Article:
Concurrent Technologies Corp. has led a project team that sought to demonstrate the application of reverse engineering and advanced manufacturing systems to produce hardware for domestic nuclear power plants.
CTC said Wednesday its Center for Advanced Nuclear Manufacturing worked with Westinghouse Electric and three power companies in Pennsylvania to carry out the demo with financial backing from the state’s Department of Community and Economic Development.
The team used bronze and globe valves, a nonmetallic circuit breaker enclosure and a bearing bracket as representative parts for the project after a review of component availability issues facing the domestic nuclear power industry.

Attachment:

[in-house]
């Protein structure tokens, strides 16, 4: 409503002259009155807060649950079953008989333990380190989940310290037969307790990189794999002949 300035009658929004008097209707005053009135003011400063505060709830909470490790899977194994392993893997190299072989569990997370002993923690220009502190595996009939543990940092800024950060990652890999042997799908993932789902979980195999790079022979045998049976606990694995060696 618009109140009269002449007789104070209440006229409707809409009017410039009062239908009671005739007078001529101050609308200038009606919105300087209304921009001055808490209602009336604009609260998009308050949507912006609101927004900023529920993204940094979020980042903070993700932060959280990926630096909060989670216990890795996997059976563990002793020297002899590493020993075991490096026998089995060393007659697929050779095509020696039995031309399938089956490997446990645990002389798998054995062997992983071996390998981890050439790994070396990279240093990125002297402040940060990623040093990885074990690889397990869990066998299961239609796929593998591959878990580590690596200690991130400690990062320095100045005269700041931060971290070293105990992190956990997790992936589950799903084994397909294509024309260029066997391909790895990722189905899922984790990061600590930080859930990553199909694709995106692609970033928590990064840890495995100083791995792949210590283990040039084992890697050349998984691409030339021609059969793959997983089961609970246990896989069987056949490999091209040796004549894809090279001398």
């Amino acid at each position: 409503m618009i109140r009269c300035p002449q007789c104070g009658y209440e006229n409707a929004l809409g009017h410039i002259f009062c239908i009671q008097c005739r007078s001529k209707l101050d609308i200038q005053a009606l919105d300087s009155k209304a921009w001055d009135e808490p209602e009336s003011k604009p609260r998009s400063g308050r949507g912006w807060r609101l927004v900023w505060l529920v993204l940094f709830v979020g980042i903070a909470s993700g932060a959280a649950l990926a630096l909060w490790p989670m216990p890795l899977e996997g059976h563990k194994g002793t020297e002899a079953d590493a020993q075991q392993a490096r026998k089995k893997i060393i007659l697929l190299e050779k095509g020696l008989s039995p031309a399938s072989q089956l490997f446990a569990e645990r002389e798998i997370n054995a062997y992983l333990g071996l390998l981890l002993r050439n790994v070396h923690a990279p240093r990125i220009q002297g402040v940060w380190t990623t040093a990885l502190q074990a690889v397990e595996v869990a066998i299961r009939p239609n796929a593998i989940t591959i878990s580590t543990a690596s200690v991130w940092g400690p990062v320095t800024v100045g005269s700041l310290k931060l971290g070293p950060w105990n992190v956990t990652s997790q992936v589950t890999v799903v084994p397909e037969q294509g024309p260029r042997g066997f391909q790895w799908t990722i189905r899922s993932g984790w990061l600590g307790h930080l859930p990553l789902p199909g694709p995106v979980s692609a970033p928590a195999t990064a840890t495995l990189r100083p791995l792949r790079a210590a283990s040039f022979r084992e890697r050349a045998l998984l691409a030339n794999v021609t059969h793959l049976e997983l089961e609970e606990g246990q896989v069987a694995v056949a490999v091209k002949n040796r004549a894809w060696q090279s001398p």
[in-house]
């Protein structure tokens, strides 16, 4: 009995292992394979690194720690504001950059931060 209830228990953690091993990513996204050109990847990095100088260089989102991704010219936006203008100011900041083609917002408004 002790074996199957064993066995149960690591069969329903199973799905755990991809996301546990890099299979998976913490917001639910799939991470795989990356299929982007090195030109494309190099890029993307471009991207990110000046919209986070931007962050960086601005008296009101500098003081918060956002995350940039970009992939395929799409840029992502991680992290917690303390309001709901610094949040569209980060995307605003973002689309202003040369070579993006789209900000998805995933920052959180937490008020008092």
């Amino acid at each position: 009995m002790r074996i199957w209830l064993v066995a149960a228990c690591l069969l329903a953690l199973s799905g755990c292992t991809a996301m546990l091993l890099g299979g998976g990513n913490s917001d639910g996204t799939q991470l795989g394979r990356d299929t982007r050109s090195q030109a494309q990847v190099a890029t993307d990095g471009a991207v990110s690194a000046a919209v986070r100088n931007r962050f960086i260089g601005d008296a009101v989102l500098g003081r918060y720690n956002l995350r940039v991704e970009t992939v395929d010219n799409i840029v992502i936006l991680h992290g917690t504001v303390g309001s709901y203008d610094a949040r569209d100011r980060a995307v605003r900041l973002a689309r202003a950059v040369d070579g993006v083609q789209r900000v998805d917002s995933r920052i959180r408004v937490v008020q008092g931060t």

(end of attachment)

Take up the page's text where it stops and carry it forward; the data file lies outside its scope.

Laser-based power bed fusion, binder jetting processes supported the development of 3D-printed valve part models, CTC noted.
The local electric utilities that took part in the effort received case study summaries and the project team prepared a summary that can serve as guide for organizations that want to apply the reverse engineering approach.
“Parts obsolescence is a pervasive issue in the nuclear power industry, and the accomplishments of this team clearly demonstrate that manufacturing technology advancements in recent years provide excellent opportunities to address these issues,” said Ed Sheehan, president and CEO of CTC.